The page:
May 16 marked the 50-year anniversary of Mao Zedong’s Cultural Revolution, a movement that was probably the darkest chapter in China’s history. The name Cultural Revolution is very misleading. It should be called “Cultural Destruction,” as it aimed to control every aspect of an individual’s life: how much one could eat; what, if any, education one could get; whom one could work for; where one could live; what entertainment one could have; what thoughts one could have.
The Cultural Revolution brought ordinary people nothing but suffering. There was a shortage of everything: food, cooking oil, cloth, bicycles, and so on. Everything was rationed via stamps. For instance, every person, adult or child, received an allotment of three ounces of cooking oil each month. Meat was hard to come by. Families who were fortunate to get hold of some pork would use the pig lard to supplement cooking oil.
We Treated Pig Fat Like Treasure
At this time, my mother was pregnant with my sister. My father was traveling for business in Shanghai, the largest and most developed city in China. He desperately looked for something nutritious he could bring back to his wife and unborn child. Someone told him a local cafeteria was killing a pig for the upcoming Chinese New Year celebration.
He knew they wouldn’t sell him any pork because private transactions like that were strictly forbidden. But he was a very persuasive man, and he could be persistent. He was able to convince the cafeteria staff to give him some pig lard. In exchange, he offered his engineering skills to fix the oven for them.
By the time he got on the train back to Zigong, the small town in Western China where his family lived, his most precious cargo was a small aluminum pot that contained pig lard. The train ride home was about 12 hours long, and the train was crowded with half-starving, hollow-looking people. He knew a pot of pig lard would be enough to cause a riot. Nothing strips humanity away like hunger.
Thankfully, my father always had a quick wit, so he told the people who surrounded him that the pot contained highly secret equipment for the Cultural Revolution. If anyone touched it and caused it to malfunction, he would be a counter-revolutionary. Being accused of being a counter-revolutionary was a serious crime in China. It meant labor camp, persecution, or even death.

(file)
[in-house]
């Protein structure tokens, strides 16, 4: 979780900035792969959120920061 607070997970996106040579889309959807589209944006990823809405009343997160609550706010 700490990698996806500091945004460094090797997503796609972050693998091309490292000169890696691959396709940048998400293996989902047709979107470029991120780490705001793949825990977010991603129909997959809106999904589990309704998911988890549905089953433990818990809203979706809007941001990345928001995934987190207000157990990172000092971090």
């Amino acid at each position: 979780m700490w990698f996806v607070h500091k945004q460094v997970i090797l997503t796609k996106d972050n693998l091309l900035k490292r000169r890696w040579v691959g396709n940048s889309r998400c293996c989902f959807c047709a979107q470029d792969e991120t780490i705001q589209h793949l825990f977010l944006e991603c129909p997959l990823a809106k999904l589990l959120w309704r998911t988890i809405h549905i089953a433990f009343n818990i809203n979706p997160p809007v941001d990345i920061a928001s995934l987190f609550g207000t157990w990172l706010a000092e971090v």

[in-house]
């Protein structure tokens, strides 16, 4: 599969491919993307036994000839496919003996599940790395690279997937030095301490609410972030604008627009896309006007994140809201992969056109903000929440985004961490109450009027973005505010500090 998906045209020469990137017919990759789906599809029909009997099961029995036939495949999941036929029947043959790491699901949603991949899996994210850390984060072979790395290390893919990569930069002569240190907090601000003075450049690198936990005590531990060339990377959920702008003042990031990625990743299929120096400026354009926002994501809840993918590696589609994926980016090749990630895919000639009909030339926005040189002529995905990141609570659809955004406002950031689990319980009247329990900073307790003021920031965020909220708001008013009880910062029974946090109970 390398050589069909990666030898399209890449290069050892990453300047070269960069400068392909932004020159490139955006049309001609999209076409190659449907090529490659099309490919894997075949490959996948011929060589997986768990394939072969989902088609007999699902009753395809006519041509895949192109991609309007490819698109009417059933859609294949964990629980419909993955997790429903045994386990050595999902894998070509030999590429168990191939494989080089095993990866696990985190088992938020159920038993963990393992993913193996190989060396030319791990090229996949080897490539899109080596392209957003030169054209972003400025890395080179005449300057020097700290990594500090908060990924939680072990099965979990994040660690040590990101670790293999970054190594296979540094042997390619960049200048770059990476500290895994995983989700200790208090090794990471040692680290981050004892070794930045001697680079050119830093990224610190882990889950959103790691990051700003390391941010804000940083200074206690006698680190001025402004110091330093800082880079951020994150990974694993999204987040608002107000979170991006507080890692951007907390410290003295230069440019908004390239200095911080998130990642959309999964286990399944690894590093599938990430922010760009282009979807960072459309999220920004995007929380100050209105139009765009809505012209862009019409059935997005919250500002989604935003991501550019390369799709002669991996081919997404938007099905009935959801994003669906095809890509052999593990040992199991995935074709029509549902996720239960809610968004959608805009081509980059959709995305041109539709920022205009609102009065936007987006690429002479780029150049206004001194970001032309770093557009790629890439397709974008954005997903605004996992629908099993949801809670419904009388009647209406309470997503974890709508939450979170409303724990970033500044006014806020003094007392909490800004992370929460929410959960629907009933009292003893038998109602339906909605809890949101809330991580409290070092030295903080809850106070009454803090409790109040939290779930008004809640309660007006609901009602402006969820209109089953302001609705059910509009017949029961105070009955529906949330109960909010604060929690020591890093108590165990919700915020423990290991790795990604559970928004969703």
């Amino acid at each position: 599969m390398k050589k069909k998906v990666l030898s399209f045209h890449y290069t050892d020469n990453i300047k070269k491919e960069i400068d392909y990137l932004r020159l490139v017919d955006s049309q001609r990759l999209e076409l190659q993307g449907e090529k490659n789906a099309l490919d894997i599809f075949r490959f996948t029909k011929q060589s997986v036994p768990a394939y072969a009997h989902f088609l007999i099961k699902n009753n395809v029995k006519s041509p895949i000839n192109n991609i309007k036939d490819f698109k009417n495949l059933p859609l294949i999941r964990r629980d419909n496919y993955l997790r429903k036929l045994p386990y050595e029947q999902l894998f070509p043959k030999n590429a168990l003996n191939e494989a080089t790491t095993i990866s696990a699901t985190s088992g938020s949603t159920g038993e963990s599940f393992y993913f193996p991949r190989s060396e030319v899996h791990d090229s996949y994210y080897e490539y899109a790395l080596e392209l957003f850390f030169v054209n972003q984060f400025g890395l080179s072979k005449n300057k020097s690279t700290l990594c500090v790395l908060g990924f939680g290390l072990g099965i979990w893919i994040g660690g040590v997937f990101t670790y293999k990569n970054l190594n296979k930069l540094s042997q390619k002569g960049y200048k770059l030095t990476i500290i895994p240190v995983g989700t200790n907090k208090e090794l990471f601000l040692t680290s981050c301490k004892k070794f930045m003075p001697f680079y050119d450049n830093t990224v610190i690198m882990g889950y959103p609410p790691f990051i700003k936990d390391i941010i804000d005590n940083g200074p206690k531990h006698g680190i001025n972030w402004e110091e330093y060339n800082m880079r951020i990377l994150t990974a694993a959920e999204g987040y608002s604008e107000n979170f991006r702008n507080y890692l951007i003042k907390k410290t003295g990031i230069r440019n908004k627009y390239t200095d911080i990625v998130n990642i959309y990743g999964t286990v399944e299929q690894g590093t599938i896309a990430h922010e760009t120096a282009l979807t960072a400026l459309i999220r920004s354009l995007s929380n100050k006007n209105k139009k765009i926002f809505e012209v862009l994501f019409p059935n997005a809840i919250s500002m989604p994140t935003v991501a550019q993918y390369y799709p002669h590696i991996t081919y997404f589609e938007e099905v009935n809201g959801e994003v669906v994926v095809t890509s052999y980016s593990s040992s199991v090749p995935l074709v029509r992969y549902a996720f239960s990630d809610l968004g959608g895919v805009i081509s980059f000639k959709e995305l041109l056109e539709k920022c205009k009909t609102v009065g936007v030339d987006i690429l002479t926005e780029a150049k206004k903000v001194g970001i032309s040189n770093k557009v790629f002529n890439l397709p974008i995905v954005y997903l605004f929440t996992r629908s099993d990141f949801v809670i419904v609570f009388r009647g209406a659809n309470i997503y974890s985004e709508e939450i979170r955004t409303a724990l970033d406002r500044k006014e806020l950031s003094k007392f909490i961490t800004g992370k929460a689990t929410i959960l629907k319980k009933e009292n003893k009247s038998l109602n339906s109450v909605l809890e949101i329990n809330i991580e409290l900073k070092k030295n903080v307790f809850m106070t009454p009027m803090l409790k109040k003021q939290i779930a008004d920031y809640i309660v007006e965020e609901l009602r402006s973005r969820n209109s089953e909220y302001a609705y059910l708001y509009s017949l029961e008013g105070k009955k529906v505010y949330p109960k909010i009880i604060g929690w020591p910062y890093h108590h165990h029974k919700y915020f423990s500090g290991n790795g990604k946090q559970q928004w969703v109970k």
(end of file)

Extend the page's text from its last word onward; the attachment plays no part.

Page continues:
My father put Mao’s little red book on top of the pot and then let the pot sit in the center of the folding table. For 12 hours on a crowded train full of hungry people, nobody touched the pot. That was how my father got the pig lard home to his pregnant wife and their unborn child.
Collectivist Mind Games Can Be Deadly
Not everyone had the kind of resolve my father had. The limited food ration was especially hard on his coworker Big Li, so called because he was a big and tall guy. One Sunday morning, he went to the cafeteria to get steamed buns for breakfast for his wife and three children. He bought five buns.
Initially, he ate his share, because he was too hungry to wait. Then he talked himself into eating another one, because he reasoned that his two younger kids could share one. One by one, he ate all five buns before he walked out of the cafeteria. When my father discovered Big Li, Big Li was sitting by the side of the road, crying. He told my father what had happened and that he was too ashamed to go home to face his hungry family.
He told my father, “I am a selfish pig. No, I am worse than a pig.” My father took two steam buns from his basket, put them in Big Li’s hands, and said to him, “This is all I can spare. Go home and bring this to your family. Remember, you are a man.” Big Li brought the two buns home, but he couldn’t face his wife’s disappointed gaze and his kids’ hungry cries. He chose to end his despair by jumping into a lake.
People in the community avoided discussing Big Li’s death, because people who committed suicide were believed to have crimes to hide. Ordinary citizens like Big Li were not the only ones caught up in man-made tragedies. Events that were even more shocking took place in China.
To Deny Freedom Is to Deny Humanity
In October 1968, Chairman Liu Shaoqi was expelled from the Communist Party in spite of the numerous self-criticisms he had made both publicly and privately. He became Enemy Number One of the Communist Party. No one ever saw him in public again. He was thrown into a secret jail without trial even though he had held the office of the president of China.
Shortly after, he died in jail after extensive torture and disease. He was cremated right away under a fake name. None of his family knew he had died until years later. Of course, very few people in China learned about Liu’s fate until the Cultural Revolution was over.
Liu, the president of China, and Big Li, an ordinary citizen, had one thing in common: the Chinese Communist Party neither recognized nor protected their right to life. In his speech to a joint meeting of Congress on June 27, 1990, Nelson Mandela said, “To deny people their human rights is to challenge their very humanity.” China’s Cultural Revolution was Mao’s war on humanity. This historical lesson shouldn’t be forgotten, and it needs to be told inside and outside of China.